evidence of Youth A alone, you might, at the end of it, say, ‘We are not
sure on that evidence’. It is not a case, really, in which anybody would
say to you you are entitled to convict without confirmation or
corroboration. So it is necessary in due course to look to see what
corroboration there is here.”

The learned Judge then goes to explain in terms which are impeccable what
is meant by corroboration and also to explain to the jury, again in terms
which are not criticised, their function in the realms of corroboration,
pointing out that it is not for him to say what is corroboration but merely
point out what is capable of being corroboration.
In fact the only corroborative evidence which there was, a matter to which
we shall have to return our attention in a moment, was an alleged oral
admission to police officers in a police station at a later stage. Mr.
Giovene, as I have already said, submit that the evidence of Youth A was
so unsatisfactory that it was evidence which was not capable of being
corroborated at all. It was valueless, and therefore corroboration of
valueless evidence is not necessary and it should have been dismissed there
and then. He has drawn our attention to the well known opinions of the
House of Lords in * Kilbourne * (1973) 57 Cr. App. R. 381 and *
Boardman * (1975)
60 Cr. App. R. 165 , and the equally well known passage in Cross on
Evidence, Fifth Edition, at page 208.

It seems to us that there are three possible situations with regard to this
type of evidence. At the lowest rung is evidence by a complainant which is
totally incredible. That is the type of evidence which of course is not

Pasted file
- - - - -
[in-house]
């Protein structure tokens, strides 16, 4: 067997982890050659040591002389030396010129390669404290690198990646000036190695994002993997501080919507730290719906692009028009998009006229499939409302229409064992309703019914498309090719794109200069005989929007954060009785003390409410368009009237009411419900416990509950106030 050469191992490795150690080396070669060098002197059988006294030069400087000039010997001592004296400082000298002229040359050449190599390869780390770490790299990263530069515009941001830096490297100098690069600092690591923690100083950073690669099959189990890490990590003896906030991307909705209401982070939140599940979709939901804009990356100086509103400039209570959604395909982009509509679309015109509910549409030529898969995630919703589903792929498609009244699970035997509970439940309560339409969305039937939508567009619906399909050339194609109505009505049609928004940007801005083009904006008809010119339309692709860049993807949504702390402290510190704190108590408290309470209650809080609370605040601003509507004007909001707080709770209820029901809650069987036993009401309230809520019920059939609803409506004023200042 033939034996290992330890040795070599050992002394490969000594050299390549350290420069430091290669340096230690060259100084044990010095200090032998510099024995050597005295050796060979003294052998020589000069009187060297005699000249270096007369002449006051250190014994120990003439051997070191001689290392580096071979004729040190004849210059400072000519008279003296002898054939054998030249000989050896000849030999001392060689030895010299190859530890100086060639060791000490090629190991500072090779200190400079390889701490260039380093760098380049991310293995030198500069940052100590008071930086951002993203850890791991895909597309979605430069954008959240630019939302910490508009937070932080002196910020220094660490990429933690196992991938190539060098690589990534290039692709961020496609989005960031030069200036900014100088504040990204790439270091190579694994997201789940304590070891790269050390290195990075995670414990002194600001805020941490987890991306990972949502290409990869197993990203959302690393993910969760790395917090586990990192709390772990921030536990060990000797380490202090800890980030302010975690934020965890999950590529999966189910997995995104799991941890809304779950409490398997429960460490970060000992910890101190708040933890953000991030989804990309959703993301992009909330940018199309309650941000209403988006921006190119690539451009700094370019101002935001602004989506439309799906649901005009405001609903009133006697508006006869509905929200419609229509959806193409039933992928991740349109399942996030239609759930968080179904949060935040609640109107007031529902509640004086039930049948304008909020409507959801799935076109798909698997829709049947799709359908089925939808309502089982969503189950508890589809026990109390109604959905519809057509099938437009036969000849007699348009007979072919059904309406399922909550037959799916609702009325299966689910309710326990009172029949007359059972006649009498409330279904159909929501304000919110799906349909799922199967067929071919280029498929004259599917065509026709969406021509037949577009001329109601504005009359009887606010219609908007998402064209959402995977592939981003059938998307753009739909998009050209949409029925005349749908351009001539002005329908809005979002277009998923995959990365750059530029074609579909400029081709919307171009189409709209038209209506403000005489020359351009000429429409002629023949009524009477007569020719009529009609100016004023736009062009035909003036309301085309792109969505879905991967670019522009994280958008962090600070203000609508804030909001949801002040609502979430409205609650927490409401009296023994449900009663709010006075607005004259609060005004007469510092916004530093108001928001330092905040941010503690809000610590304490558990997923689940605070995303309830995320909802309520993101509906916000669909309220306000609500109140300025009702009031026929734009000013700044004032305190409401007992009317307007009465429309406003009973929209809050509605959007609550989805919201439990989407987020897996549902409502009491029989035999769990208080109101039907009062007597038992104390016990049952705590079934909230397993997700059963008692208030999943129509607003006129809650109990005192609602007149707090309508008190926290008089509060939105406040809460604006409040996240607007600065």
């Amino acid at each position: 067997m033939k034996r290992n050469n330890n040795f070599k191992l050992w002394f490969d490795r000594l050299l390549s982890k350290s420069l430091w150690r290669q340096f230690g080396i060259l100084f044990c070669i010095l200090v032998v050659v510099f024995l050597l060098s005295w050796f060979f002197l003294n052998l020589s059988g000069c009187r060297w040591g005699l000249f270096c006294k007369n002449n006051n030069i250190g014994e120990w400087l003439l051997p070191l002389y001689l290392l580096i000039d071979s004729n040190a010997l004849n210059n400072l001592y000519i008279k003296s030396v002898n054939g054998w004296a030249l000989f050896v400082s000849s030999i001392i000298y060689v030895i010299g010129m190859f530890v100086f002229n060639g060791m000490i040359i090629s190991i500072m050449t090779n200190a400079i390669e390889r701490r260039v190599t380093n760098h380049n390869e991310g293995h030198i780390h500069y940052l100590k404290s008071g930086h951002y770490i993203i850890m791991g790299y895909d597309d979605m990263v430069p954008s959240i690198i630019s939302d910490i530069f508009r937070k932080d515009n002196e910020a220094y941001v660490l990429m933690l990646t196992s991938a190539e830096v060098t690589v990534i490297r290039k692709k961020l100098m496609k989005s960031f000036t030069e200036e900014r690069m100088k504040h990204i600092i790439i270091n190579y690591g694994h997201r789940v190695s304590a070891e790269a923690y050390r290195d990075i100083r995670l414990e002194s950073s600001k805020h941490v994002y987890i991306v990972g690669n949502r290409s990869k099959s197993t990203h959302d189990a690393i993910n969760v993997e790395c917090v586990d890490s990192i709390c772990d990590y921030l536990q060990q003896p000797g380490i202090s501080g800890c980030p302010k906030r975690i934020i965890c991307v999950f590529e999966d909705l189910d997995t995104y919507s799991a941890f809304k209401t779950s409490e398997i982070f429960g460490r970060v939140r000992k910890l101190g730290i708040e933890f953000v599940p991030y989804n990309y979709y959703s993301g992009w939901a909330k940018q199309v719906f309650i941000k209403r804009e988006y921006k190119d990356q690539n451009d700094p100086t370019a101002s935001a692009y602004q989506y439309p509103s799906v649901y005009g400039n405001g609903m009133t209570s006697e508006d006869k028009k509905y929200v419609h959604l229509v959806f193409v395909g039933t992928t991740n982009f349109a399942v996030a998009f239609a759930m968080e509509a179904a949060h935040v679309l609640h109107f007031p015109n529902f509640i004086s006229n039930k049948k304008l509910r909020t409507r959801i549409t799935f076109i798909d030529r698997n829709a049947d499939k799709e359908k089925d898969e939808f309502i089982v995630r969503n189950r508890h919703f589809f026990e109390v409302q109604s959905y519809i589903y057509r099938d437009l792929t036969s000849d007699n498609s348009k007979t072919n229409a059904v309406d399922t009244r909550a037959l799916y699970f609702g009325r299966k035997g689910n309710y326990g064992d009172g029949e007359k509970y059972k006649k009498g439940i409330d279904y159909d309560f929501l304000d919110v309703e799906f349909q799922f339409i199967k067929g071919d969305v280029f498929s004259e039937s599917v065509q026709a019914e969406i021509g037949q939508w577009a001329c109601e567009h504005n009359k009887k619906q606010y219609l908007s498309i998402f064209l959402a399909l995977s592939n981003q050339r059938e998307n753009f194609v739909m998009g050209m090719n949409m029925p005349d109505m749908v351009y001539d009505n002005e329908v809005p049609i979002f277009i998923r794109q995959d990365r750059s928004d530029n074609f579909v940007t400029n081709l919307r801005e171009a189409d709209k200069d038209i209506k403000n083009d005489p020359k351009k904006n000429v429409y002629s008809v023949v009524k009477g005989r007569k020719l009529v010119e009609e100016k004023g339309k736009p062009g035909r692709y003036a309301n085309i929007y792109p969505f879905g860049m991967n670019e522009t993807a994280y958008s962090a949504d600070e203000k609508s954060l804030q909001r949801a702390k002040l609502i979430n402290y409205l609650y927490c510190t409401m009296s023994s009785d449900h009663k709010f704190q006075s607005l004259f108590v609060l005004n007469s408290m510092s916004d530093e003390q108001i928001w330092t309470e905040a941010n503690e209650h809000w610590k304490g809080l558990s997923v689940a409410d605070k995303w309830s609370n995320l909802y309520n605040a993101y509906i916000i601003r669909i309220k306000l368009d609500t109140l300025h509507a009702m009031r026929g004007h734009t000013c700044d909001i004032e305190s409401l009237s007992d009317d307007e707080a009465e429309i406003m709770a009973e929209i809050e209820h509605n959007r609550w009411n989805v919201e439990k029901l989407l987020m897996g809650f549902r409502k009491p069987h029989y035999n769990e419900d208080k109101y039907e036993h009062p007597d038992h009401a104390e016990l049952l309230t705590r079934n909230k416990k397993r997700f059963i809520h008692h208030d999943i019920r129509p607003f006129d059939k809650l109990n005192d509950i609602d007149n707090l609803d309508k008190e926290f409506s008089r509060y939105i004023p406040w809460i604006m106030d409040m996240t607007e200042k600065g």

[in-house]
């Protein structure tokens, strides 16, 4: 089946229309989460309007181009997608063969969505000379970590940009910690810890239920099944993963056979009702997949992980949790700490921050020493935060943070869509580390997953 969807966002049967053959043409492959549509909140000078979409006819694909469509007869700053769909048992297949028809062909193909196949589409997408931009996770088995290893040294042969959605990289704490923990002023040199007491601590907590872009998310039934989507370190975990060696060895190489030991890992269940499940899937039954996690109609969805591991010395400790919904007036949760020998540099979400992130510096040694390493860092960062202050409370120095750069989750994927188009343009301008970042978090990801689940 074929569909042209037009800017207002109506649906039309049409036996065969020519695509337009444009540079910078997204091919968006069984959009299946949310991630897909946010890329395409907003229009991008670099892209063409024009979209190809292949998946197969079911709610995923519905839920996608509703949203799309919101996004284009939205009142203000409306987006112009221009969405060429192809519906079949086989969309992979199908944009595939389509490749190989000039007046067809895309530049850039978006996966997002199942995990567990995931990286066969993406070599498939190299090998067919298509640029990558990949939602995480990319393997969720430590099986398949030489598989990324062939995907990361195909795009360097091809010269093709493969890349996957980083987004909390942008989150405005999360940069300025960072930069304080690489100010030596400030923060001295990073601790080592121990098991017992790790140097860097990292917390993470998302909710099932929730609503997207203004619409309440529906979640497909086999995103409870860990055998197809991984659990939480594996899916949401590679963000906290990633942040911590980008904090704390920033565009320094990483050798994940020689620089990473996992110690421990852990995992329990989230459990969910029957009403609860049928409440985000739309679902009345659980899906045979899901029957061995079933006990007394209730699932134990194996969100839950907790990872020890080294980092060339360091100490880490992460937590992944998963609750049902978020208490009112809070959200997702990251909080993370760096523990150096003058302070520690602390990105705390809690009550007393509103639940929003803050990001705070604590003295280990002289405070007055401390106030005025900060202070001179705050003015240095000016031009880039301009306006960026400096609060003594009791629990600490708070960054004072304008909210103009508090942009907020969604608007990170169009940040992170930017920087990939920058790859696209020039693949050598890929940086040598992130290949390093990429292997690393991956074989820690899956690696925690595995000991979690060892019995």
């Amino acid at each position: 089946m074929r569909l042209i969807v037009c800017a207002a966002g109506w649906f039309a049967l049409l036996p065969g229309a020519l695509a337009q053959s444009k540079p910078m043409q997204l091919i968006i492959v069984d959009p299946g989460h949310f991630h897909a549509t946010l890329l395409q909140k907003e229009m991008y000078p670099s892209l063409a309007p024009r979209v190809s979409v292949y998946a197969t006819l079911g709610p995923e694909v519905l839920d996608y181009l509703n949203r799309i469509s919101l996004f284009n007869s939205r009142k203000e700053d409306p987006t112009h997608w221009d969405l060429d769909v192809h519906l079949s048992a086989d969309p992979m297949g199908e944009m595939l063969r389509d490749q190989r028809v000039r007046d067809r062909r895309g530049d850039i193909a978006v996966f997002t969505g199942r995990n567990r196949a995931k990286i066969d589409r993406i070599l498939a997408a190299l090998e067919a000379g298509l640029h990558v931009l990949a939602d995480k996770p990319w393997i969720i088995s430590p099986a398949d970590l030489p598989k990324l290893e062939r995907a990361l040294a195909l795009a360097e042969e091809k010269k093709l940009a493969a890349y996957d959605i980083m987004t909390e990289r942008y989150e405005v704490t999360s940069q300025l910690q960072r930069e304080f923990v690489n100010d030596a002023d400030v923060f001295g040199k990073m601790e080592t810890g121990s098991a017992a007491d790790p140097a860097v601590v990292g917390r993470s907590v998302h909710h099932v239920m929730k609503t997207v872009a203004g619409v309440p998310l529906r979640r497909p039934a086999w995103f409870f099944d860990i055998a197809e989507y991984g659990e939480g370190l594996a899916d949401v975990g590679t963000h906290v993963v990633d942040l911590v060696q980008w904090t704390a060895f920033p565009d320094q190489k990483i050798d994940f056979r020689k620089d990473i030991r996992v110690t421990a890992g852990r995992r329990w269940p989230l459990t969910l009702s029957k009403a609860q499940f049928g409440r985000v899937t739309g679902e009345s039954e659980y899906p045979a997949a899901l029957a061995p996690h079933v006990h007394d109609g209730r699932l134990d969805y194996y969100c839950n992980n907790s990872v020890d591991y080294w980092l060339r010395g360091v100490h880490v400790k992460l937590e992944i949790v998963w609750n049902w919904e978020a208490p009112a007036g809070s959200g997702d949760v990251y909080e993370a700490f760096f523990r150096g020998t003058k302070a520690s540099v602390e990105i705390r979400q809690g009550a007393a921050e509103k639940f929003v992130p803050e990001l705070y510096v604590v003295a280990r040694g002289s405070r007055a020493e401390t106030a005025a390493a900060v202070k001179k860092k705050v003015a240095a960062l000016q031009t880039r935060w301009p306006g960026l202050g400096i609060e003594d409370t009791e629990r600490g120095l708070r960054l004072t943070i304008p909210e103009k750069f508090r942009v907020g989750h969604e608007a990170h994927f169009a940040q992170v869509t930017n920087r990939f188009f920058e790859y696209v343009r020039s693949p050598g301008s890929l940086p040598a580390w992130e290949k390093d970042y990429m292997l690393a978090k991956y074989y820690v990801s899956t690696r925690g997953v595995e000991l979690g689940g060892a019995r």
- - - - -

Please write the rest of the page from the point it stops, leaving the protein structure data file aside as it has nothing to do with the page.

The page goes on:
affected by corroboration, because it is valueless and there is nothing to
corroborate. The second type of evidence is where the witness is
unsatisfactory in certain respects, but not totally incredible. In those
circumstances the jury should be directed as they were in the present case,
to act on such evidence only if it is corroborated by evidence which the
jury thinks convincing. The third possibility is where the evidence of the
complainant is totally credible. That is the type of situation where,
although a warning about corroboration should be given, yet nevertheless it
is open to the jury, even in the absence of corroboration, to convict if,
after due warning has been given, they are of the conclusion that the
witness is totally credible.

In the view of this Court, as I have indicated, the evidence here came into
the second category, and it was accordingly open to the jury, on the basis
that they found corroborative evidence which was satisfactory to them, to
convict if they so thought fit.
The evidence which was the only possible source of corroboration has itself
been the subject of criticism by Mr. Giovene. He says that that evidence
was so unsatisfactory that any conviction based upon it should be, in the
view of this Court, unsafe and unsatisfactory. He draws assistance from the
decision of this Court in * Pattinson and Laws * (1974) 58 Cr. App. R. 417
. That was the well known case where police officers reported an alleged
confession which was made by one of the defendants, so they said, whilst he
was shaving in police custody, and the Court took the view that the whole
circumstances of that confession were so riddled with suspicion that it
would not be safe for any conviction to be based upon it, and accordingly
the conviction was quashed.

What happened in the present case was this. The officers, according to